This article sheds light on three different types of arbitration agreement, namely: 1. arbitration clauses; 2. submission agreements (arbitration deeds); and 3. arbitration agreements incorporated by reference.
1. Arbitration Clause
Many commercial agreements now have an arbitration clause embedded within them. The clause regulates the method of resolving any possible future disputes. Usually these are standard clauses provided by the institution which the parties have agreed to use to administer the future dispute. Such clauses should contain, as minimum, details of (a) the arbitration rules that will govern the proceedings and the institution, if any, which is to administer the process; the seat, or legal place of the arbitration, the number of arbitrators, and the language of the arbitration.
A clause lacking in one of these respects may be inoperable or allow the other party to delay the proceedings whilst the ambiguity is resolved. For example, if the clause does not state the number of arbitrators and no agreement is made on such issue, this will need to be determined by the institution administering the arbitration) or, if the parties have not agreed on an institution, the courts of the seat.
If national courts are asked to assist this can waste a significant amount of time and money. In one case handled by Al Tamimi & Company in Abu Dhabi, the claimant resorted to the national court to seek the appointment of a sole arbitrator and the court issued a judgment to appoint a sole arbitrator in line with arbitration clause referred to in the disputed agreement. The agreement specified that the arbitrator shall be one arbitrator to be mutually agreed to by the parties.
Instead of closing its file the court kept the case on hold by not deciding on the court’s fees which was to be decided on at later stage. The court essentially adopted the arbitration and treated it as a court-administered arbitration under the UAE Procedural law, which is not what the parties had agreed to.
The sole arbitrator administered the arbitration and proceeded to issue an award in favor of the claimant, who then filed a fresh case before Abu Dhabi Court to ratify the award. The Abu Dhabi Court of First Instance rejected the case on the basis that law applying to court-administered arbitrations had not been followed. Article 213(1) of the UAE Procedural Law provides that the arbitrator should submit the award to the court within 15 days of its issuance, which did not occur. The claimant appealed on the grounds that article 213(1) was not applicable to this case as the arbitration was agreed to pursuant to the arbitration clause signed before resorting to court, and so was not a court-administered arbitration. The Court of Appeal confirmed the claimant’s view and overturned the ruling of the Court of First Instance.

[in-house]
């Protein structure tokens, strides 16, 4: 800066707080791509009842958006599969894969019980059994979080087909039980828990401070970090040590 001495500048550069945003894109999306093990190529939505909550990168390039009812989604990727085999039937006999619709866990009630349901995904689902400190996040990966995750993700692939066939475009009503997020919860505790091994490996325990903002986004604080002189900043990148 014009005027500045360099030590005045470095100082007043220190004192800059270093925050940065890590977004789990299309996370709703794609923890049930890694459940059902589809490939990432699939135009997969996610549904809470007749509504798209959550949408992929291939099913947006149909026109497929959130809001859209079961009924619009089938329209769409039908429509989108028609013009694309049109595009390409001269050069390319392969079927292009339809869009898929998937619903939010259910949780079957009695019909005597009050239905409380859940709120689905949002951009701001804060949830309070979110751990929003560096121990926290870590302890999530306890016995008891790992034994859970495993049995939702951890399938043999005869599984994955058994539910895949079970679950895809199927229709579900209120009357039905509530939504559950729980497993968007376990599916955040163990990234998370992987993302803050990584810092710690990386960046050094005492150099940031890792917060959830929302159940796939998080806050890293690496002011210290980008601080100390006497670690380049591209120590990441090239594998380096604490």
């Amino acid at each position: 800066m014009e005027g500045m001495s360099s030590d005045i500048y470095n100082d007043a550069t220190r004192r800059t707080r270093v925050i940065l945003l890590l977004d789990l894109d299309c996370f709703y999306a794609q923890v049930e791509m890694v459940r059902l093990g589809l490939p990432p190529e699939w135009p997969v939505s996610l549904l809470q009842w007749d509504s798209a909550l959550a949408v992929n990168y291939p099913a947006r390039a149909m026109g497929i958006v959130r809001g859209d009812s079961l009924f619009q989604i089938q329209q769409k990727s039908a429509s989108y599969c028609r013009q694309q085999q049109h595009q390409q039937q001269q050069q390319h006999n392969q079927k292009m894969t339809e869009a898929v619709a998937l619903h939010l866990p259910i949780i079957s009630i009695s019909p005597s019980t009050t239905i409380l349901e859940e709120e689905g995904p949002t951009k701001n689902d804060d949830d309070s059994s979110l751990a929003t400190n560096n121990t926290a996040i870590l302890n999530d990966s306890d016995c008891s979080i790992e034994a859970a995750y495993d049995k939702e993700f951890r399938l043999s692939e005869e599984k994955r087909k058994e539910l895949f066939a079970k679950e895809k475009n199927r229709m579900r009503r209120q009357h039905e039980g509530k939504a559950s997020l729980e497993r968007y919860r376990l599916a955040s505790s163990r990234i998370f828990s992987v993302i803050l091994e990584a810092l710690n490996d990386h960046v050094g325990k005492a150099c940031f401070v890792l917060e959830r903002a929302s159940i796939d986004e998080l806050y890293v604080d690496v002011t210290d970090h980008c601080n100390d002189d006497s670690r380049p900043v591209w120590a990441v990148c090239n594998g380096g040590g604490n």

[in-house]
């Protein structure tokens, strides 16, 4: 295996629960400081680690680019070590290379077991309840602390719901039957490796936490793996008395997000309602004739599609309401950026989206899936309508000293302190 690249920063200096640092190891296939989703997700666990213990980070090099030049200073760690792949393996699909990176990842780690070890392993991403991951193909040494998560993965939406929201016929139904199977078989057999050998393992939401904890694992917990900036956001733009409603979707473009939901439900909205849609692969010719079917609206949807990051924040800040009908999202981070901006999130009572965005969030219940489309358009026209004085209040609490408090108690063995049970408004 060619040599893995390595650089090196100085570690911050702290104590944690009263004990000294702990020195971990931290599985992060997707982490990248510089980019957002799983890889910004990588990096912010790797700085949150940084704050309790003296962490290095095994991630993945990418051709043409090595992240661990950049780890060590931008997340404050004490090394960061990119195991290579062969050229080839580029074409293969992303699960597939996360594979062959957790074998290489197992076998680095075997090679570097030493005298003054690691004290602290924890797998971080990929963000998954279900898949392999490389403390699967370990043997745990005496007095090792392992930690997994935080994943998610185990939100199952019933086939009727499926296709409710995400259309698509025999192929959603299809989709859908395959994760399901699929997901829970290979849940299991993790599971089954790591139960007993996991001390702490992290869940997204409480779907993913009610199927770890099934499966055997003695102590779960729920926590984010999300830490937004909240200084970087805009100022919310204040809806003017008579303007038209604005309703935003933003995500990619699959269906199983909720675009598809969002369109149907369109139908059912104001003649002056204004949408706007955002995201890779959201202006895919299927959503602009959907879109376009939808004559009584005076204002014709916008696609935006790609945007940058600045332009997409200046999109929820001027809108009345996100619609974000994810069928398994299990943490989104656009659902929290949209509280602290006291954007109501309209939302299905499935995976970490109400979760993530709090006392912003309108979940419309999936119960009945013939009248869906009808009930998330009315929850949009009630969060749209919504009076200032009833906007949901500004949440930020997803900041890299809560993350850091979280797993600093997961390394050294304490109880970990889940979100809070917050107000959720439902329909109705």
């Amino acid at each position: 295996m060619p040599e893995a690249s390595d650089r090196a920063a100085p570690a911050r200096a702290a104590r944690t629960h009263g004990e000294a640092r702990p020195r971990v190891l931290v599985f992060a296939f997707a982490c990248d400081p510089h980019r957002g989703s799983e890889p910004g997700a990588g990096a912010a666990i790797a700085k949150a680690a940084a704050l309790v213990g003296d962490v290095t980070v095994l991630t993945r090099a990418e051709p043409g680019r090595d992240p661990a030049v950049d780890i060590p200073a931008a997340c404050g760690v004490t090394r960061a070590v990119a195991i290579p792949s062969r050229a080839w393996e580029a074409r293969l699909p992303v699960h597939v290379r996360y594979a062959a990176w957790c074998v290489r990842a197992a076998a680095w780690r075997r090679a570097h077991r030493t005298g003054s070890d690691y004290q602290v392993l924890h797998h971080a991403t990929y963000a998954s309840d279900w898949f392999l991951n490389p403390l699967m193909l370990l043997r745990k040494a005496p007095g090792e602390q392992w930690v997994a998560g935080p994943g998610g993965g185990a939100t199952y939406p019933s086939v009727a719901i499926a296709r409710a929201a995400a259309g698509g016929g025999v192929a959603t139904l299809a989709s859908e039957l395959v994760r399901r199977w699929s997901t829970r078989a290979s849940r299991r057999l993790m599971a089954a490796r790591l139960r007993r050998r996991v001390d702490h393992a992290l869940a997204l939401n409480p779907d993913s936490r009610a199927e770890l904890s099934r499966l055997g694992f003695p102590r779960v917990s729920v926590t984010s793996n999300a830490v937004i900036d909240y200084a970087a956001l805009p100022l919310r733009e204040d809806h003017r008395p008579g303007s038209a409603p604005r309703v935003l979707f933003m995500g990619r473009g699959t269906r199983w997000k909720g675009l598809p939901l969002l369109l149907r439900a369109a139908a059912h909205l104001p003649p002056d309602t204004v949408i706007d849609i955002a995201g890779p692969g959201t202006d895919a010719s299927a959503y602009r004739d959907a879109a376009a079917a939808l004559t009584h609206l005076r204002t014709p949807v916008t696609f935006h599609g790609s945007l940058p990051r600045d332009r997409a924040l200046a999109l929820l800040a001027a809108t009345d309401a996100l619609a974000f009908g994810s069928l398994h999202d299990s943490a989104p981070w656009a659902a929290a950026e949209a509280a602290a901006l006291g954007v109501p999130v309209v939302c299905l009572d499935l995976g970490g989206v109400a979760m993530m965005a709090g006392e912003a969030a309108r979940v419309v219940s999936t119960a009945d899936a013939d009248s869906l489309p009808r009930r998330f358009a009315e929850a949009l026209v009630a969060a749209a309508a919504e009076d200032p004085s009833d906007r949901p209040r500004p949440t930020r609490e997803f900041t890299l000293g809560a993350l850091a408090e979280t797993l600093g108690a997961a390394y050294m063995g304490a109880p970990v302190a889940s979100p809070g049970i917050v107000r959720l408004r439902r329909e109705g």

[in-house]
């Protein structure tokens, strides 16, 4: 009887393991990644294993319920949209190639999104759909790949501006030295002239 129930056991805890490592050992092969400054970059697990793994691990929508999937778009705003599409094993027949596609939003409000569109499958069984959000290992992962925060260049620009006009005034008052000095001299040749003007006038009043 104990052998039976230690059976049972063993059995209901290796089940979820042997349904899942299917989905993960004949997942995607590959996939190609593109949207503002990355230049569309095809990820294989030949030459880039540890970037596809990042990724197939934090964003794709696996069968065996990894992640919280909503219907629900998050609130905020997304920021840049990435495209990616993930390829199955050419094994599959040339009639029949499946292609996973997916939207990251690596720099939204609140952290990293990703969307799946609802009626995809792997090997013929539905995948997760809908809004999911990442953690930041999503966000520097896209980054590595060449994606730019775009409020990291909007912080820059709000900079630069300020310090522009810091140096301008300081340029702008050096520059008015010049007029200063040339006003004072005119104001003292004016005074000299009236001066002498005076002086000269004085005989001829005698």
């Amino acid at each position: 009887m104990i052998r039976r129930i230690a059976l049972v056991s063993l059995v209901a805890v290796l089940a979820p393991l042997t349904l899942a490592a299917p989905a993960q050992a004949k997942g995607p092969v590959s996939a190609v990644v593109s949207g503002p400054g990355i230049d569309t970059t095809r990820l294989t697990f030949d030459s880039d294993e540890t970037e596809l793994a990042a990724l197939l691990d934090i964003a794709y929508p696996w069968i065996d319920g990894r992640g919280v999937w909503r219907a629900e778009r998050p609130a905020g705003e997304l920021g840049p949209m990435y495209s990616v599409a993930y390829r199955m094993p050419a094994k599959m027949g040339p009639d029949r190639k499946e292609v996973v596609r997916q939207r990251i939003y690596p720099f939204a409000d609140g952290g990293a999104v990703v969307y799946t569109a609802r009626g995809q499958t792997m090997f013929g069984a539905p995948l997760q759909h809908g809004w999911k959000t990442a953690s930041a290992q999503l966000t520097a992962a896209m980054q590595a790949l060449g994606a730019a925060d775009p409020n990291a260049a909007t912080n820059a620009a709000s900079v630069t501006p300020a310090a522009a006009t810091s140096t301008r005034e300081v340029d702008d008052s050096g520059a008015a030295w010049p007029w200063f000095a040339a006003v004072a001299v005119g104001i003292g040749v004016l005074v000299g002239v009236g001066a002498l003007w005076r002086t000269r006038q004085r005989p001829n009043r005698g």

Although eventually this matter was resolved, this case shows how a badly drafted arbitration clause leads to a series of unwanted obstacles. To avoid similar obstacles, the parties should have agreed that in the event of disagreement to choose an arbitrator, he will be chosen by the institution to administer the proceedings.
2. Submission Agreements / Arbitration Deeds
We noted that arbitration clauses are made before any dispute arises. Submission agreements however are agreements to arbitrate made after the dispute has arisen. Submission agreements are also known as ‘arbitration deeds’, and sometimes as ‘Terms of Reference’ (although as explained below, an arbitration deed or terms of reference are usually prepared irrespective of whether the agreement is by way of a submission agreement or arbitration clause).
A submission agreement is less common than an arbitration clause. As they are prepared after the dispute has arisen, they tend to be much longer than an arbitration clause. A submission agreement will contain details of the dispute and the issues between the parties, and clearly record that it is being referred to arbitration.